Feeling Its Breath
Seated in the checkpoint, it becomes clear that there are two enemy voices that matter — the commander of the garrison, not necessarily gullible but maybe a bit idealistic, and his second in command, vigilant and suspicious. And the cunning Benkei knows how to work the former while keeping the latter at bay.
Change Your Description
The most obvious questions come first. We’re looking for 7 warriors dressed like monks and yall seem suspicious. Benkei responds, Count us — we’re 6 monks and 2 porters. Which is when you realize they’ve taken Yoshitsune out of his monk clothes and dressed him as a porter with a hat covering his easily recognizable face.
Know Your Subject Matter
The commander forbids their crossing and orders their arrest. So Benkei responds how an actual monk would — annoyed but resigned. Benkei then has his monks face the wall so he can utter a prayer to Arya-Acalanatha before they are to be taken in (a buddha who carries a sword to cut through ignorance and greed while also being surrounded by flames sustained by wisdom and purity). Benkei’s poetic prayer and Noh intonations please the commander, who from here on out will be looking for reasons to let these pious monks through, although he’s not fully convinced just yet. And we learn the value of feigning submission as well as the nature of Arya-Acalanatha.
Think On Your Feet
The monks are trying to cross on the pretense of raising funds for a temple renovation, so the commander asks for their prospectus, a formal solicitation to finance an endeavor. Benkei has the porter fetch one of their luggage cases and removes a scroll. Holds it up and starts a Noh-style intonation of a poetically written document. As he recites it, the second in command is inching toward him; he’s not buying it. We then see the document and realize it’s blank; Benkei is improvising right now. He forcefully finishes his improvisation and snaps the scroll closed right as the second in command begins to circle around him. And we learn the value of knowing formal language and poetry in order to improvise.
Know Your Symbology
Finally the commander asks Benkei why their garb seems so peculiar. Benkei responds it’s obvious that there are different sects with different garb. No but why do yall wear armor? To foster austerity in a land consumed by sin. Why do you carry swords? Symbols of Amidaba to vanquish evil from our midst (a buddha I’ve never heard of being associated with a sword). But what about any immaterial evils you may encounter? For that we have the Spell of Nine Words: Ron Pyo To Sha Kai Jin Zai Retsu Zen. And we learn how to protect ourselves from evil and the meanings of various symbols.
The commander now fully believes Benkei and wants to apologize by donating to his temple, funds that would no doubt be helpful on the group’s path to safety. But Benkei declines saying they’ll be routing back from their fundraising tour in mid-April so the commander should donate something then to lighten their load on the road. And we learn that sometimes refusing things will get you more, if you’ve thought through the practical implications of a thing.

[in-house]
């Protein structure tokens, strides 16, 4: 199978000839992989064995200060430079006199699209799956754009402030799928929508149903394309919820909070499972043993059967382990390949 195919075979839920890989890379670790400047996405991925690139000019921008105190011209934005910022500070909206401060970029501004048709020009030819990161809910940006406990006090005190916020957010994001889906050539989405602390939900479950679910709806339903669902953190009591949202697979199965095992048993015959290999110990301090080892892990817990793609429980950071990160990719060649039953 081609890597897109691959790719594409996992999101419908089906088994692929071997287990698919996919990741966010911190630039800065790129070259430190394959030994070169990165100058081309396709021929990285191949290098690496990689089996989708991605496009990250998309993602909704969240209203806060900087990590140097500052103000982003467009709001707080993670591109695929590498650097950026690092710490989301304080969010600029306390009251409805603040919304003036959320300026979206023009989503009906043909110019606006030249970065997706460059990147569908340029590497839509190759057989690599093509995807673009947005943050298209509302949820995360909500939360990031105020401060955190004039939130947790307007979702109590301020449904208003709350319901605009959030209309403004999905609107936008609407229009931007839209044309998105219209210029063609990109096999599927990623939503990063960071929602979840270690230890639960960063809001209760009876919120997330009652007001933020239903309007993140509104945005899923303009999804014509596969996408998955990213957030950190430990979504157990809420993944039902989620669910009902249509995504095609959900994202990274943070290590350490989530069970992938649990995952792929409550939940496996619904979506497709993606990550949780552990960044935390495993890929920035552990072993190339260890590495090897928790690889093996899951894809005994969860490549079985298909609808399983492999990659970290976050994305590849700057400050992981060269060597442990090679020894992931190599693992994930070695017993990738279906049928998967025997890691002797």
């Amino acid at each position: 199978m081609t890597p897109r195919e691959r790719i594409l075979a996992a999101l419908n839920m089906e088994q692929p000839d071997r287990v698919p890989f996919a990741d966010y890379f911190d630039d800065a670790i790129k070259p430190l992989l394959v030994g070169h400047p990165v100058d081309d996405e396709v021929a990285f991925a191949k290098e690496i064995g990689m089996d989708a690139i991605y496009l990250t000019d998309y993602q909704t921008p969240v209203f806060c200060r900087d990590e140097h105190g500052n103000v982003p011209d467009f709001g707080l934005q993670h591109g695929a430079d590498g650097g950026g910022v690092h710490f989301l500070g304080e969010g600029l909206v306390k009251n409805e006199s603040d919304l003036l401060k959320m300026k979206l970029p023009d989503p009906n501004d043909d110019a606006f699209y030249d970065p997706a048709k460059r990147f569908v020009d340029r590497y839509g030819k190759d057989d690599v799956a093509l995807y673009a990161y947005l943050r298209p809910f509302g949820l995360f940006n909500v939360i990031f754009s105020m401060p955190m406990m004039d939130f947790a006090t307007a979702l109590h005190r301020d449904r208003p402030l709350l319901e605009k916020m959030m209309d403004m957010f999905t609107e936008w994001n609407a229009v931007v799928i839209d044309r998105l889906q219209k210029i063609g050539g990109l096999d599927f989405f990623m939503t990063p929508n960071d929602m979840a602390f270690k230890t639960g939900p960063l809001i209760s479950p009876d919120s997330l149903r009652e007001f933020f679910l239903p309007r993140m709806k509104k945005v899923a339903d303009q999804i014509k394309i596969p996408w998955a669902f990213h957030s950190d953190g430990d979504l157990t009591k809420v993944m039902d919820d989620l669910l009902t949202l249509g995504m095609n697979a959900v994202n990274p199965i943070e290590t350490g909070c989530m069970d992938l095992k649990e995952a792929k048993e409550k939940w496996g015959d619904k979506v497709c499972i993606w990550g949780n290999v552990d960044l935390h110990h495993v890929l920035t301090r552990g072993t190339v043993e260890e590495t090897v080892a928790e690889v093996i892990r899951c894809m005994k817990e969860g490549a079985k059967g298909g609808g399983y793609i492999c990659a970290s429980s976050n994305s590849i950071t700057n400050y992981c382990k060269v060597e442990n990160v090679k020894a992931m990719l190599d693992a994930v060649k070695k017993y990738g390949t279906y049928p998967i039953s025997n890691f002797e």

Actions When Words Fail
They’re on their way out when the second in command stops them. Hey! I recognize that porter hunching under the weight of his package! That’s Yoshitsune! Benkei thinks quickly and accuses the guards of greed. (Remember Arya-Acalantha’s sword from earlier)? Which gets them to back off a little. But he seals the deal by beating Yoshitsune with a stick. You weakling! You are never able to carry your load. This’ll teach you! The commander is satisfied. No vassal would dare beat his own Lord. This cannot be Yoshitsune, a noble unaccustomed to carrying items, just an incompetent porter — you may pass. And we learn the value of making exceptions to immovable traditions as well as the value of strategic, forceful action.
So they pass through the check point and get back on the road to friendly territory. And now they’re home free!
Take Your Time & Control Yourself
Soldiers from the border crossing catch up to the group. The commander feels bad for his suspicion of you and would like to give you this gift. It’s like 10 gallons of sake. So the group sits down and drinks with the soldiers. They get nice and drunk and sing and dance before the soldiers return to their garrison.
I’m not sure what the lesson here is, especially since I ignorantly thought it was a trap (more traditional Indian Hindus tend to avoid alcohol and their priests are usually forbidden from consuming it but I’m not familiar with the religious traditions in Japan). I gather the lesson is to stay focused even when you’re drunk and avoid arousing suspicion by offending people/rushing through a situation that calls for patience.
The group makes camp for the night and when the porter awakes, he’s alone with tokens of gratitude left behind. The group has moved on, leaving us to ponder the lessons we’ve learned.
Without Disturbing The Tiger
Many of these lessons make more sense when we remember that they’re intended for a shogunate, a political structure that places the military in control of government and society. The audience would be samurai and lifelong warriors. For an audience simultaneously desensitized by violence and in control of stately functions, it would be worthwhile to assert the importance of non-violence, religion, logistics, formalities, the arts, and patience while presenting the peasant class (the porter) as simple but valuable if you treat them with kindness.
Thus if you’re going to tread on the tail of a tiger, there’s a way to do it without the tiger noticing.